Mandrian is a Python + Pygame program to render the Mandelbrot Set  by sub-dividing square areas into sub-squares. If the square’s corners all have the same iteration count from the escape function we assume there’s no internal detail to render. We also use the iteration count to select an audio frequency and play a note. Colours are either tied to the iteration count, or are random. The squares may be bordered. The effect is a little similar to Mondrian’s paintings. The program’s name is a portmanteau of Mandelbrot and Mondrian.

The assumption that if the square’s corners all have the same iteration count from the escape function then there’s no internal detail to render is almost always OK, but I’ve seen it break down in rare cases. It can happen that the M-set sneaks in a little bit from one or more sides. I’ll fix this in a future version by adding 4 more checks, each at the sides’ mid points.

I think that my technique is called ‘quad tree’ (QT) in CS circles. The QT algorithm consists basically of subdividing an area (square in my case) into 4 equal sub-areas (squares), and then processing and evaluating them somehow, before potentially repeating the process recursively on each sub-square, if necessary. Except that recursion wasn’t ideal as it’s depth-first and I wanted breadth-first so that the image revealed top-down. So I used a queue instead.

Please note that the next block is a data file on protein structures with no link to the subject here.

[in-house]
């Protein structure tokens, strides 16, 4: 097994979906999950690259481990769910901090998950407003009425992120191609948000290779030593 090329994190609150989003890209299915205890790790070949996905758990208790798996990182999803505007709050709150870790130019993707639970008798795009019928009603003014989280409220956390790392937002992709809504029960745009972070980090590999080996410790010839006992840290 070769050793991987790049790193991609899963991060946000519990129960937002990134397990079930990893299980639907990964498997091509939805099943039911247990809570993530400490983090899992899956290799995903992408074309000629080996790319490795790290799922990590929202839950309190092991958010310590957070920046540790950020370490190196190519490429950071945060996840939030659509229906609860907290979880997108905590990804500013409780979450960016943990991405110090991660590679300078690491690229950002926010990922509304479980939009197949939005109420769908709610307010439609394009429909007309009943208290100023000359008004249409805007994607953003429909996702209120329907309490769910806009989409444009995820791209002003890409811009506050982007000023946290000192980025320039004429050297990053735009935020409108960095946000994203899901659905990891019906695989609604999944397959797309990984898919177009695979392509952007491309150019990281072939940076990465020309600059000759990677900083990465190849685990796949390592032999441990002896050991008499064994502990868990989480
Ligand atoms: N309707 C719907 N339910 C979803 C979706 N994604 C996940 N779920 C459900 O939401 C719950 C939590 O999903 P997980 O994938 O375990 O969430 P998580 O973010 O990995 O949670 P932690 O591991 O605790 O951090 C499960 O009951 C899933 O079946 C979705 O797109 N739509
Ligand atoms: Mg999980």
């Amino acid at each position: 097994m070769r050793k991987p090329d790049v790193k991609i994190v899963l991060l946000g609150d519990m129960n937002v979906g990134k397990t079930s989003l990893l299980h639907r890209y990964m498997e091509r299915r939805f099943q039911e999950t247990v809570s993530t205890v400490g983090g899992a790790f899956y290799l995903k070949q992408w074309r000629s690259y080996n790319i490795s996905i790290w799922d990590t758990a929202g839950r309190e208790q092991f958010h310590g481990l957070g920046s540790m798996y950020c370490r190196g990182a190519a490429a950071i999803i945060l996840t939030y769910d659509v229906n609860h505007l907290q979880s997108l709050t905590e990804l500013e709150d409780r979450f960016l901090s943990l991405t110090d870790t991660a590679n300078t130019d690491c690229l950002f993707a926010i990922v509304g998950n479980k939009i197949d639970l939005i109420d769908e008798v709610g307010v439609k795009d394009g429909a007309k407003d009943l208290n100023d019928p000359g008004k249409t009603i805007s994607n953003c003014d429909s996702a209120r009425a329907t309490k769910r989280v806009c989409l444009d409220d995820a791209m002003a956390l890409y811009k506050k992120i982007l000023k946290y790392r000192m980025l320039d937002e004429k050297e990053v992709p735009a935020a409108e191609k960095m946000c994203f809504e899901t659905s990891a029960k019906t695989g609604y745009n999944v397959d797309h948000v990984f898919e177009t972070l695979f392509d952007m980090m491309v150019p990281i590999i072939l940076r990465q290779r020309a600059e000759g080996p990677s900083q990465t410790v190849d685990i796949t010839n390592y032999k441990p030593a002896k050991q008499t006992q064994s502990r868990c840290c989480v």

In order to debug and validate my program I added an option to draw borders on the squares, to make it easier to see where the program was doing stuff. That in fact didn’t really help much when the squares got small so next I tried filling the squares with random colours, and that did help. But in doing these things I noticed that the effects were quite pretty, so the debugging code became a feature.


I also thought it might be fun to add some ‘music’. I did this in the obvious way, by taking the escape time iteration count and mapping it to a sound frequency. The result is quite interesting, for a short time anyway.

The program code is available on GitHub with MIT license.

There’s currently no GUI but text prompts for various options:

Enter one of the following, followed on the same line by space and new value: 
side - power to raise 2, for display square => 10 
colOff - colour offset (0-359, 360=random) => 360 
sqrtCol - square root selection of colours => True 
randCol - random selection of colours => False 
line - line thickness (0 = no lines) => 0 
sound - # of points to skip between notes (0=no sound) => 64 
loFreq - lowest frequency of notes > 261.63 
hiFreq - highest frequency of notes (if log or sqrt) => 6000 
octaves - how many octaves (if not log or sqrt) => 4 
scale - logarithmic/square root/linear sound gen => log 
h/s/v - background hue (0-360), saturation or value (0-100) => 0 0 0 
go - go and do it! 
quit - stop program

If you’re not in the USA, and you click through, will (eventually) offer to switch to your country…
Creative Commons Licence This work by Alan Richmond (‘Mandrian’) is licensed under a Creative Commons Attribution-NonCommercial 4.0 International License. Permissions beyond the scope of this license may be available at

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